I can’t believe it’s been over a month since my last review, and nearly two months since my last review of a movie. Well, it’s the first of the month and a Friday night. I recently found out about an American remake of a Thai horror film that’s one of the best known Thai horror films and Thai films in general known internationally. The Thai film is on Netflix. Let’s get into it.

Shutter follows Tun, a photographer, and his girlfriend, Jane. On the way back from a friend’s wedding, they accidentally run a girl over and flee the spot. However, nothing is reported to the police or the hospitals, and things get weirder from there. Spirit images show up in Tun’s photos, and the more Jane digs into things, the more she realizes that the girl they ran over wasn’t just a random accident. Something’s coming for Tun and his friends, something from their past. And whether in a photo or in reality, it’s not going away.

So Asian horror films can be hit-or-miss with me, but this one actually did okay with me. While the plot feels a lot like a basic Blumhouse formula film–you know, characters somehow catch the eye of something evil, it slowly comes after them with jumpscares and other weird moments to scare them before killing them, and then finally there’s some sort of climax after all the backstory is revealed–here, it’s done pretty well. The jumpscares aren’t overused and are actually pretty effective, partly because the ghost of the film is so damn creepy.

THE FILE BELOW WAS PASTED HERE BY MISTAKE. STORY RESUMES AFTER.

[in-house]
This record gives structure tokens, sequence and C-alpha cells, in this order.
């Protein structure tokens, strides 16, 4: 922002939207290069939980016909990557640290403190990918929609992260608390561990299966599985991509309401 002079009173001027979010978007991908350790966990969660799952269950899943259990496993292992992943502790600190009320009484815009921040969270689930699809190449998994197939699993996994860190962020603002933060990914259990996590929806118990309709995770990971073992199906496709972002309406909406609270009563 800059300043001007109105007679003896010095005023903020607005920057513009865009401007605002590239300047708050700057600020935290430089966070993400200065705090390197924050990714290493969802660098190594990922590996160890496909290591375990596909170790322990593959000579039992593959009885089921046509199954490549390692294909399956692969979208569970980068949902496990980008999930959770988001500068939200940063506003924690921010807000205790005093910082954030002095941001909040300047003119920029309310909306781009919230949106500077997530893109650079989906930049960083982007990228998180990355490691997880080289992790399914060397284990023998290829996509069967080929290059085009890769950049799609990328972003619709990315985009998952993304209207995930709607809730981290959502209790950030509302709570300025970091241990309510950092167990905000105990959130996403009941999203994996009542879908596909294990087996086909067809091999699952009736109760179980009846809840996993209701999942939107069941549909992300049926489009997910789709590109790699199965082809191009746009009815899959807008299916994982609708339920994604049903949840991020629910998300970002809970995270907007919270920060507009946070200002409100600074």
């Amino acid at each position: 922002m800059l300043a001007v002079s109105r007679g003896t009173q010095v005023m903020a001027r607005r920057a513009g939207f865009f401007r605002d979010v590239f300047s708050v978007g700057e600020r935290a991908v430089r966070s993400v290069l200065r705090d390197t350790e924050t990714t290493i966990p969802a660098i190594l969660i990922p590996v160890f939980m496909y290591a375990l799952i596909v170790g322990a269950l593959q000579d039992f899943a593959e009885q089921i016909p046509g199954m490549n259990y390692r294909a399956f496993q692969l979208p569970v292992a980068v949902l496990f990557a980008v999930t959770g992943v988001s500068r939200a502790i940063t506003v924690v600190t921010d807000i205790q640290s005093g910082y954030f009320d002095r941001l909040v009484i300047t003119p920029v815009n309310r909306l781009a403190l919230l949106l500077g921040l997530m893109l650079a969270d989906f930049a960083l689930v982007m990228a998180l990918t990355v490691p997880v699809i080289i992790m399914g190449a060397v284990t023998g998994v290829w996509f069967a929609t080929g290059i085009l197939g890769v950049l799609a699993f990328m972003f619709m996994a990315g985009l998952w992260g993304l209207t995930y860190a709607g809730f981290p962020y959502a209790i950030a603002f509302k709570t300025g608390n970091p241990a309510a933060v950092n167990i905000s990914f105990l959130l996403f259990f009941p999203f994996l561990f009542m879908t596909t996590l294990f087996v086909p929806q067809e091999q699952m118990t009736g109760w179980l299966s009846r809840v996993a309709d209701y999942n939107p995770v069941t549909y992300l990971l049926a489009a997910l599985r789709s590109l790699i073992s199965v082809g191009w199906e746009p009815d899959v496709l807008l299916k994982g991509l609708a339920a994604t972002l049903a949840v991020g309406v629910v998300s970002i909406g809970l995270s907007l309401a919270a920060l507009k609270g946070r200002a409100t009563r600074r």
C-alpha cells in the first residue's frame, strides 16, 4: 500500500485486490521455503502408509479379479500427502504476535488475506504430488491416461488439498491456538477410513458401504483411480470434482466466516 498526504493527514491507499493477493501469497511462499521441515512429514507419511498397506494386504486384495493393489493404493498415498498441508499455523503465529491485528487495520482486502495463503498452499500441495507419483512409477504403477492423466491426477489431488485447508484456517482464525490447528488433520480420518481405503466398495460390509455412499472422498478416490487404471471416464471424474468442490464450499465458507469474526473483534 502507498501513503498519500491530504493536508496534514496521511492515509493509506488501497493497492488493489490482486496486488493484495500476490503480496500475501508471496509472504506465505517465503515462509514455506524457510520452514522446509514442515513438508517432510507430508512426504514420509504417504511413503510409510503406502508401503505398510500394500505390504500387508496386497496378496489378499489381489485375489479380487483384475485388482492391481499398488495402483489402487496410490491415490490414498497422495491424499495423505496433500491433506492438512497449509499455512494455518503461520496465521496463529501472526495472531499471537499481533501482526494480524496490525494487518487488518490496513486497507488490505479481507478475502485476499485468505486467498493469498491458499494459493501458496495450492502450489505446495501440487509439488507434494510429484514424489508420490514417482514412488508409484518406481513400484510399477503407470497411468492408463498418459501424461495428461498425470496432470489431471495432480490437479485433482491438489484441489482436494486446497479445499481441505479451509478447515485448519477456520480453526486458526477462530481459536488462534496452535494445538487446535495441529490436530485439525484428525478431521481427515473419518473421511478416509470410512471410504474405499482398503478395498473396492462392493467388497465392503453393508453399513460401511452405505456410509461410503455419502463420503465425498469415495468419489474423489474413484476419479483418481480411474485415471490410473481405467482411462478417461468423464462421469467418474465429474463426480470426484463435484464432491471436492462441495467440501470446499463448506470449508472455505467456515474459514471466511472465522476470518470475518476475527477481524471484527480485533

Along with that, the film does some great scenes full of tension. There’s one scene with a flashing camera in a dark room that I’m sure was terrifying on the big screen, and there was another scene involving a biology lab full of preserved specimens that actually had me curled up a bit in my seat.

And as I said, the ghost of the film is so damn creepy, thanks to some great makeup and not overusing her appearances.

However, there are some things Shutter could’ve done better at. As I said, the story is kind of formulaic, so there were plenty of things I saw coming and which I’m sure other people would see coming. Sure, there were some good twists and some excellent foreshadowing at times, but still predictable at times.

And if you’re photosensitive, I would recommend skipping over the camera-in-the-dark room scene. Also, this film contains some elements that might upset certain viewers, so trigger warning.

On a scale of 1 to 5, I’m giving Shutter a 3.5. If you’re looking for a popcorn horror film to last an hour and a half, this might do the trick for you. It’s on Netflix, so enjoy.

That’s all for now, my Followers of Fear. I’m still taking orders for signed copies of Rose, all you have to do is email me at ramiungar@ramiungarthewriter.com. In the meantime, there’s a book that’s literally screaming my name (surprisingly not a grimoire of dark magic), so I’m going to go read that. Until next time, pleasant nightmares!

Comments
  1. I saw Shutter on the big screen. It was entertaining. A “popcorn” movie like you said. I also thought the cinematography was beautiful. Not lollipops and rainbows beautiful, but you know what I mean.

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